NEW YORK — Nearly nine in 10 American nurses believe that nobody understands the work they do. A recent survey asked 1,000 nurses about how they’re perceived in their profession and by the public, finding that 85 percent feel misunderstood by the general public.
Forty-seven percent agree the biggest misconception about nurses is that their job is “easy” compared to other healthcare professionals. However, results also show that nurses think they’re portrayed in the media more positively now than prior to the pandemic (63% vs. 55%). Even so, 63 percent still feel like nurses aren’t seen as “human” by patients and doctors.
Conducted by OnePoll on behalf of connectRN for National Nurses Week, the survey finds that most believe there to be common misconceptions about what their job entails.
Similarly, 83 percent believe nurses are under-recognized for what they do as front-line workers. Another 63 percent of nurses feel the typical ways in which their employers show appreciation is actually “patronizing.”
Biggest headaches for nurses
While sharing the most difficult parts of their job, respondents brought up working long hours (30%), providing emotional support for multiple patients in one shift (20%), and dealing with nurse-to-patient ratios that are too large (18%). Two-thirds of nurses with children even feel required to choose their job over time with their kids.
When asked what would make their career feel more bearable, nurses cited higher pay (41%) and smaller nurse-to-patient ratios (23%) – which would allow them to dedicate more time to each patient.
“The future of healthcare will be built shoulder to shoulder with the nurses and aides who have supported us all,” says connectRN CEO Ted Jeanloz in a statement. “It’s critical that we, as an industry, listen to what nurses need and take measures to improve their working conditions to empower this community and inspire those who are just starting their careers.”
Still, many respondents shared that they love what they do, describing their career as rewarding (66%), demanding (47%), and joyful (41%).
Over half the poll (54%) reported a desire to heal people. Another 40 percent say they entered the profession based on their experiences with a family member, and 29 percent wanted to be the support they wished they had from others.
They also shared some of the best moments of their nursing career, including one who recalled taking a long-stay ICU patient outside for the first time in three months.
The patient was so appreciative that she cried, according to the respondent. “I still think about her five years later,” the nurse says.
A little thank you goes a long way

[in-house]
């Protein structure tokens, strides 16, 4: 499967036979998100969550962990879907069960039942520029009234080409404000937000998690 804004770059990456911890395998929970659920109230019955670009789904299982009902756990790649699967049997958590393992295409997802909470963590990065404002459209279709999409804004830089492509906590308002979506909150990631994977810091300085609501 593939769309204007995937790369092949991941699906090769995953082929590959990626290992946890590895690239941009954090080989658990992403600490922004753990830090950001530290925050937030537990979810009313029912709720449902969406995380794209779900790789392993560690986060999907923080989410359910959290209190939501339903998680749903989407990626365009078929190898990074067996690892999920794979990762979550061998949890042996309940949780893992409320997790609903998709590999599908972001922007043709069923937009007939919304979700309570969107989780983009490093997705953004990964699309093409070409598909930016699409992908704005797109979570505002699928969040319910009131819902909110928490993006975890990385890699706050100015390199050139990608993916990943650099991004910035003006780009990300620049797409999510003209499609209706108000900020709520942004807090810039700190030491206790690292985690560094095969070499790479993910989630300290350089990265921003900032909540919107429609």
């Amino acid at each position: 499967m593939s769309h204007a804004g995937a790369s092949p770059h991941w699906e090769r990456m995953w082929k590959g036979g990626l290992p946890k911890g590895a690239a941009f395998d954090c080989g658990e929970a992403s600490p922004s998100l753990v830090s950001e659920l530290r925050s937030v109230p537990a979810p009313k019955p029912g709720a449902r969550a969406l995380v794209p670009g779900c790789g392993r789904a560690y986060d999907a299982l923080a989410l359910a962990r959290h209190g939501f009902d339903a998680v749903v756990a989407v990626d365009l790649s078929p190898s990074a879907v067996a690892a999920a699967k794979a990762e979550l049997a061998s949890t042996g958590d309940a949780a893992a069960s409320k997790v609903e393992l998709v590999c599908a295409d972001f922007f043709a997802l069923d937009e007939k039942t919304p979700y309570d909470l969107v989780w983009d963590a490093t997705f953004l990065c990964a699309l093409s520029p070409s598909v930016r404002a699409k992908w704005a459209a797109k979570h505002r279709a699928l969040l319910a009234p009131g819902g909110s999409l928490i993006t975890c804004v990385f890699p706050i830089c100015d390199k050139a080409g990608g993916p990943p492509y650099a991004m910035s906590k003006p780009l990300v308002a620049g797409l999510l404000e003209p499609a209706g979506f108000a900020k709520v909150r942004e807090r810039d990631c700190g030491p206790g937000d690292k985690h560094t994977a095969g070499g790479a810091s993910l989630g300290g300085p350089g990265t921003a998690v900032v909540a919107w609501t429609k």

Seventy-nine percent admit that the doctors, specialists, and other health care workers they work with every day often make them feel supported, and 40 percent feel even more appreciation from their patients.
Most enjoyed receiving verbal or written “thank you’s” (64%), followed by practical gifts that help enhance their everyday lives, such as a gift for a wellness service or product (34%), or a gift card to a restaurant or food delivery service (34%).
“To hear how nurses and aides have been ‘recognized’ in the past for their contributions is both sad and infuriating. We have to do better,” adds Jen Reddy, connectRN’s chief marketing officer. “Our goal this year is to change the experience for this community and demonstrate we are listening – and valuing their impact – not just for one week, but every day.”
After visiting a loved one in a hospital for over 40 days I can tell you I have a lower respect for both the nurses and doctors. The traveling ICU nurses were the worst. They had 2 patients to 1 nurse and all they wanted was sedated patients. They were either missing most of the time or on their phone. The second worst were the night shift nurses. They were all overpaid CNAs. God forbid if you push the nurse button at night. All I can say is I don’t think Covid killed all those patients in the hospital it was incompetence and improper standard of care. Always go to the hospital with someone that can advocate for your care. I suggest never be alone. The like to over sedate their patients. Very scary times.
Nurses don’t sedate patients without orders to do so and doctors need justification for sedating patients ????. I’m sorry you had a bad experience but nurses were not the problem. Try looking at the nonclinical leadership at the hospital and the culture they model to their staff. It’s easy to blame those on the front lines, but usually it’s a systemic problem. Shame on you for blaming Covid deaths on care providers (for blaming any viral death on any one person). You sound like a person who needs to talk to someone to help you sort out your negative feelings and bitterness. I don’t know what happened to you to make you this way, but I feel bad for you.
Covid didn’t kill all of those people in the nursing home either, it was pure negligence!!!